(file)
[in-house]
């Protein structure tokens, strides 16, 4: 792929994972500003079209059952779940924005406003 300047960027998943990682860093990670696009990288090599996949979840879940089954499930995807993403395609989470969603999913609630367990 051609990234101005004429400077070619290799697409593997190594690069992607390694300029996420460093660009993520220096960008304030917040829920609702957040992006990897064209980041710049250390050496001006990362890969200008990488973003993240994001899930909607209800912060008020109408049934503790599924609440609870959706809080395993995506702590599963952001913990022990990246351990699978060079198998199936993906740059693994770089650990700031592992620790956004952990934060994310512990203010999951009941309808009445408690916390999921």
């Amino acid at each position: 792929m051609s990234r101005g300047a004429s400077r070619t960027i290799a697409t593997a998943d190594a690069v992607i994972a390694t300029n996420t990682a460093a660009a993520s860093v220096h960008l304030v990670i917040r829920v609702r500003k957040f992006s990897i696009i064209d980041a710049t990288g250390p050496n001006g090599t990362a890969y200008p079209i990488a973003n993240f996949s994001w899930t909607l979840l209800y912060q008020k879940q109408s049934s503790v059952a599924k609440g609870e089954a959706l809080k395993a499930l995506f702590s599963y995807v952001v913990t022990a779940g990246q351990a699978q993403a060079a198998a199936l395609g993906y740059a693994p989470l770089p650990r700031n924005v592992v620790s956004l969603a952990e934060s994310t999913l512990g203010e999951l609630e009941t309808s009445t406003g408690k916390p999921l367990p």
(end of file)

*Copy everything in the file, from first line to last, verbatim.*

[in-house]
């Protein structure tokens, strides 16, 4: 792929994972500003079209059952779940924005406003 300047960027998943990682860093990670696009990288090599996949979840879940089954499930995807993403395609989470969603999913609630367990 051609990234101005004429400077070619290799697409593997190594690069992607390694300029996420460093660009993520220096960008304030917040829920609702957040992006990897064209980041710049250390050496001006990362890969200008990488973003993240994001899930909607209800912060008020109408049934503790599924609440609870959706809080395993995506702590599963952001913990022990990246351990699978060079198998199936993906740059693994770089650990700031592992620790956004952990934060994310512990203010999951009941309808009445408690916390999921």
């Amino acid at each position: 792929m051609s990234r101005g300047a004429s400077r070619t960027i290799a697409t593997a998943d190594a690069v992607i994972a390694t300029n996420t990682a460093a660009a993520s860093v220096h960008l304030v990670i917040r829920v609702r500003k957040f992006s990897i696009i064209d980041a710049t990288g250390p050496n001006g090599t990362a890969y200008p079209i990488a973003n993240f996949s994001w899930t909607l979840l209800y912060q008020k879940q109408s049934s503790v059952a599924k609440g609870e089954a959706l809080k395993a499930l995506f702590s599963y995807v952001v913990t022990a779940g990246q351990a699978q993403a060079a198998a199936l395609g993906y740059a693994p989470l770089p650990r700031n924005v592992v620790s956004l969603a952990e934060s994310t999913l512990g203010e999951l609630e009941t309808s009445t406003g408690k916390p999921l367990p």